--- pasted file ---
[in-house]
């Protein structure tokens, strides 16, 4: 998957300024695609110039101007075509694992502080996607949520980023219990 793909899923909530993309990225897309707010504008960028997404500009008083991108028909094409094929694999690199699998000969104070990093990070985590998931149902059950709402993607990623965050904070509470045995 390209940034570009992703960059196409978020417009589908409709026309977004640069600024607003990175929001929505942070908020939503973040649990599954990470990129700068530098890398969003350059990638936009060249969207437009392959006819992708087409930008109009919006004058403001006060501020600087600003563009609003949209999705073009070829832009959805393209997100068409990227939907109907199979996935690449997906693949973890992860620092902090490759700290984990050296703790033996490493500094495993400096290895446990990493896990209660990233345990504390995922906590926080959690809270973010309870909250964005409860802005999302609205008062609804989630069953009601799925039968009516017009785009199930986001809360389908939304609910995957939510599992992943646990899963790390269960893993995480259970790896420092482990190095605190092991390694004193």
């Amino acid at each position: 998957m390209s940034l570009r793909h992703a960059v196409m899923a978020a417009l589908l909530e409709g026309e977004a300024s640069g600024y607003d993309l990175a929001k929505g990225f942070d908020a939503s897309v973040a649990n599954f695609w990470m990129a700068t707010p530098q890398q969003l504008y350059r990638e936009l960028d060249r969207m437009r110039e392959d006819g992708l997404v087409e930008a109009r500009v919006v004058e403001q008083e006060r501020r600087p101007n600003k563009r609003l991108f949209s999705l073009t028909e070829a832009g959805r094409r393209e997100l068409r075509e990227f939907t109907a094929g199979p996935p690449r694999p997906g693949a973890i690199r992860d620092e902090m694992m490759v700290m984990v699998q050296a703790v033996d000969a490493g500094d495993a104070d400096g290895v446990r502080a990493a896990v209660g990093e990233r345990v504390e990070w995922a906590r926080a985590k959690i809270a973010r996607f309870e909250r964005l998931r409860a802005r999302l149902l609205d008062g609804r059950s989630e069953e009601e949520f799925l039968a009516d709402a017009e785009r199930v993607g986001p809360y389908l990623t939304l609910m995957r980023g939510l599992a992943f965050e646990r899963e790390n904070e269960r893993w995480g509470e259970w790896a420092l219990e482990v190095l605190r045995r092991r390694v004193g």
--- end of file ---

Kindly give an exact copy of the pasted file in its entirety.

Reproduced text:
[in-house]
């Protein structure tokens, strides 16, 4: 998957300024695609110039101007075509694992502080996607949520980023219990 793909899923909530993309990225897309707010504008960028997404500009008083991108028909094409094929694999690199699998000969104070990093990070985590998931149902059950709402993607990623965050904070509470045995 390209940034570009992703960059196409978020417009589908409709026309977004640069600024607003990175929001929505942070908020939503973040649990599954990470990129700068530098890398969003350059990638936009060249969207437009392959006819992708087409930008109009919006004058403001006060501020600087600003563009609003949209999705073009070829832009959805393209997100068409990227939907109907199979996935690449997906693949973890992860620092902090490759700290984990050296703790033996490493500094495993400096290895446990990493896990209660990233345990504390995922906590926080959690809270973010309870909250964005409860802005999302609205008062609804989630069953009601799925039968009516017009785009199930986001809360389908939304609910995957939510599992992943646990899963790390269960893993995480259970790896420092482990190095605190092991390694004193």
């Amino acid at each position: 998957m390209s940034l570009r793909h992703a960059v196409m899923a978020a417009l589908l909530e409709g026309e977004a300024s640069g600024y607003d993309l990175a929001k929505g990225f942070d908020a939503s897309v973040a649990n599954f695609w990470m990129a700068t707010p530098q890398q969003l504008y350059r990638e936009l960028d060249r969207m437009r110039e392959d006819g992708l997404v087409e930008a109009r500009v919006v004058e403001q008083e006060r501020r600087p101007n600003k563009r609003l991108f949209s999705l073009t028909e070829a832009g959805r094409r393209e997100l068409r075509e990227f939907t109907a094929g199979p996935p690449r694999p997906g693949a973890i690199r992860d620092e902090m694992m490759v700290m984990v699998q050296a703790v033996d000969a490493g500094d495993a104070d400096g290895v446990r502080a990493a896990v209660g990093e990233r345990v504390e990070w995922a906590r926080a985590k959690i809270a973010r996607f309870e909250r964005l998931r409860a802005r999302l149902l609205d008062g609804r059950s989630e069953e009601e949520f799925l039968a009516d709402a017009e785009r199930v993607g986001p809360y389908l990623t939304l609910m995957r980023g939510l599992a992943f965050e646990r899963e790390n904070e269960r893993w995480g509470e259970w790896a420092l219990e482990v190095l605190r045995r092991r390694v004193g």